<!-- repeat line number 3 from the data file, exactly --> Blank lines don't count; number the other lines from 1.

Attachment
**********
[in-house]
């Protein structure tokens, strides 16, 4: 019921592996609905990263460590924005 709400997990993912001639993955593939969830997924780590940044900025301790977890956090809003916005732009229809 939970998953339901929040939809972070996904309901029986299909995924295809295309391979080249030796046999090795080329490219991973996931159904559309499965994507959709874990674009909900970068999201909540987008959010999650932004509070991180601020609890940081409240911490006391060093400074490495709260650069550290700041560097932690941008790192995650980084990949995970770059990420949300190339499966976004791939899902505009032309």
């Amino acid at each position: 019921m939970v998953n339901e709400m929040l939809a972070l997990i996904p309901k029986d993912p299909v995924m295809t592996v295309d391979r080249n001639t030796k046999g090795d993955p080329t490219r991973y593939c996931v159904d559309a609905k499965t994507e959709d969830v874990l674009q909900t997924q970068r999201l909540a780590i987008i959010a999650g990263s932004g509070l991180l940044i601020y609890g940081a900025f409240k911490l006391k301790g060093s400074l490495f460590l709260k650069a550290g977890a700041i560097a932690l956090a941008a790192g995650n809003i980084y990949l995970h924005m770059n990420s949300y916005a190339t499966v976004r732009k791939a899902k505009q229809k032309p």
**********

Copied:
């Amino acid at each position: 019921m939970v998953n339901e709400m929040l939809a972070l997990i996904p309901k029986d993912p299909v995924m295809t592996v295309d391979r080249n001639t030796k046999g090795d993955p080329t490219r991973y593939c996931v159904d559309a609905k499965t994507e959709d969830v874990l674009q909900t997924q970068r999201l909540a780590i987008i959010a999650g990263s932004g509070l991180l940044i601020y609890g940081a900025f409240k911490l006391k301790g060093s400074l490495f460590l709260k650069a550290g977890a700041i560097a932690l956090a941008a790192g995650n809003i980084y990949l995970h924005m770059n990420s949300y916005a190339t499966v976004r732009k791939a899902k505009q229809k032309p």